The Hindi OTT series Panchayat describes the rural body in a tiny village in Uttar Pradesh headed by a female Pradhan, but only on paper. In practice, the administration is run by her husband, revered by the villagers as ‘Pradhan-Pati’, who occupies her chair, hoists the national flag, and makes key decisions.
Turns out, the practice is rather rampant in far away Tamil Nadu, too.
The Tamil Nadu government may have provided for the critical 50 per cent reservation for women in both urban and rural local bodies. But, six years later, the political empowerment of women seems a distant dream as male family members of the women representatives have usurped their power and taken over their work. The state government, moreover, is little to curtail or stop this practice.
Cities are no different
This is the situation not just at the village level, which was brought out into the open at the recently held Grama Shabha meetings. A similar state of affairs prevails in cities as well, as the zonal level meetings of the city municipal corporation in several cities showed that many women councillors in the state have become mere proxy figures for their husbands.
Admitting this trend is “rampant and uncontrolled”, an IAS office in TN’s western region said: “Be it the urban local body or rural local body, even if we explicitly know that a particular ward or a village panchayat is being run by the husband of an elected woman, we cannot take action since they will be affiliated to one of the main political parties.”
Though women representatives becoming their husband’s proxy is not new, activists feel that it has gained ground in recent times, especially after the local body elections, which were held after a gap of five years.
Greater, wider powers
“It is not new but it has touched a new high and that is a matter of concern,” S Louduraj, an activist campaigning for bettering grassroot-level governance, told The Federal. “Earlier, husbands used to handle the elected woman’s work outside the panchayat or the council office. Now, they are going to the extent of sitting in the office and even attending the government meeting,”
It may be worthy to recall that in February 20, 2016, when AIADMK supremo J Jayalalithaa was the Chief Minister, the TN Assembly introduced two Bills and made necessary amendments to the Tamil Nadu Panchayat Act, 1994 and City Municipal Corporation Acts, increasing the reservation for women in urban and rural local bodies from 33 per cent to 50 per cent.
TN, the 17th state at that time to bring in legislation to provide for 50 per cent reservation for women in local bodies, was hailed for its move.
After coming to power in the state, the DMK allotted mayor posts to women in 11 out of the 21 City Municipal Corporations (CMCs), giving a fillip to women with political aspirations. The positive impact of increasing the reservation for women in local body elections was also felt during the campaign period.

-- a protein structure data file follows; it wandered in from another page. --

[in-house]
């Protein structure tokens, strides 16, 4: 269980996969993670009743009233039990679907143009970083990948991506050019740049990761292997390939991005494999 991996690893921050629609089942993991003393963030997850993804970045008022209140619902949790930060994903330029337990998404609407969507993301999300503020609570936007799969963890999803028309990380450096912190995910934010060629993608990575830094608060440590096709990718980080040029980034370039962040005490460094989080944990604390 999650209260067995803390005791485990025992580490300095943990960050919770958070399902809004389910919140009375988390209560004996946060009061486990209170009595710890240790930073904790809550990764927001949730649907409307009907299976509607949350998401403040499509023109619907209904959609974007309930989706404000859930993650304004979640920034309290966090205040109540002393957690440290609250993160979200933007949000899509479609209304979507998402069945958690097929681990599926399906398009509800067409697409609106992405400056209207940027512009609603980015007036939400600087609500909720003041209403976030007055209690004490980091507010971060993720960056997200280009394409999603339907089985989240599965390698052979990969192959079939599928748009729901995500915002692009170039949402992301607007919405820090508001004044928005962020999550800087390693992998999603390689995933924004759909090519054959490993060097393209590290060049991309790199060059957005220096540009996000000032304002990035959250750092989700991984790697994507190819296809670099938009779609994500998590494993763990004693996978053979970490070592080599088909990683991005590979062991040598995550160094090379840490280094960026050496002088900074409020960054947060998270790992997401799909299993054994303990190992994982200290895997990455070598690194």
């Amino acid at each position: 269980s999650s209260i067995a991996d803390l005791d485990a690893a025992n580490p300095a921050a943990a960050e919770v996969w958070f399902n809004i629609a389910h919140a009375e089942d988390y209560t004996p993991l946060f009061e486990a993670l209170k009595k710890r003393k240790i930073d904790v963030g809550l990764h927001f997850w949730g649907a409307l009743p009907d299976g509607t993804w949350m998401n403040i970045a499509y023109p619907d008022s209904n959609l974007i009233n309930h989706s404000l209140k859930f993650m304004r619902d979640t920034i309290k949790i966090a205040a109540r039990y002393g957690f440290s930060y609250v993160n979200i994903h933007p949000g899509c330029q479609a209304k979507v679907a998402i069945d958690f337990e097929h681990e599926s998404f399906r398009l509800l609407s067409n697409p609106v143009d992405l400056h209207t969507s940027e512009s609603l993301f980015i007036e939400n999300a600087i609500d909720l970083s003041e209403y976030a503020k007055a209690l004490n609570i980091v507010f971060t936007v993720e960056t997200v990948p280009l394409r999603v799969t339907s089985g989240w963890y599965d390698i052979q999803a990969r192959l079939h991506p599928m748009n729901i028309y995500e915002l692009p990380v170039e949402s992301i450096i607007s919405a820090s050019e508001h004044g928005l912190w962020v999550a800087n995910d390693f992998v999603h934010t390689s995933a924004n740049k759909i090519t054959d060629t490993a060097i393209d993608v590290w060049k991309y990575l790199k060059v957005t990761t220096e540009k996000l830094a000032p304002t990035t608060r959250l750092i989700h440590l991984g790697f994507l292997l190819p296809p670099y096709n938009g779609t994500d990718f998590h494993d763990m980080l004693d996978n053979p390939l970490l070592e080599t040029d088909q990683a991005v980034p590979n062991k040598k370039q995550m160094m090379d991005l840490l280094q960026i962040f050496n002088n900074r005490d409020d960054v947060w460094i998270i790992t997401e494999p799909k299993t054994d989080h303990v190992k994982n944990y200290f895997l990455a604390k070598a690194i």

Calling the shots
However, after the elections, the husbands and other male relatives of the elected women seem to taken over the power.
According to Mehrunisa, state coordinator of the Tamil Nadu Science Forum’s equality committee, in Mettupalayam municipality in Coimbatore district, out of 45 ward members from the city council whom they had called, only two women attended. In the case of the remaining 43 women representatives, their husbands or other male relatives took their calls.
“It is just a sample size and the scenario is more or less the same across the state. Apart from creating awareness among the women representatives, the state government must take stringent action against the male relatives who interfere in their work,” said Mehrunisa.
After several such complaints were raised in the Chennai Greater Corporation, Chennai mayor R Priya said that the DMK high command will take action against the relatives of women councilors, including their husbands, for usurping their powers.
The Municipal Administration and Water Supply Department also recently sent out a circular banning the relatives of women councillors from attending the standing committee meeting and zonal committee meetings of the Chennai Greater Corporation.
After the announcement, CPM state secretary K Balakrishnan welcomed the move and sought strict instructions to be given to both urban and rural local bodies to not entertain the interference of non-elected members in the work of elected women representatives.
A senior IAS officer, who preferred to remain anonymous, told The Federal that they were taking all measures to control the interference of non-elected members. “Most of the time, we don’t know how the senior politicians will react if we take action. Even to take a small action, we have to go through a long process carefully. If not, the government official gets rapped by the politicians,” the official said, adding that this serves as a stumbling block to curb this practice.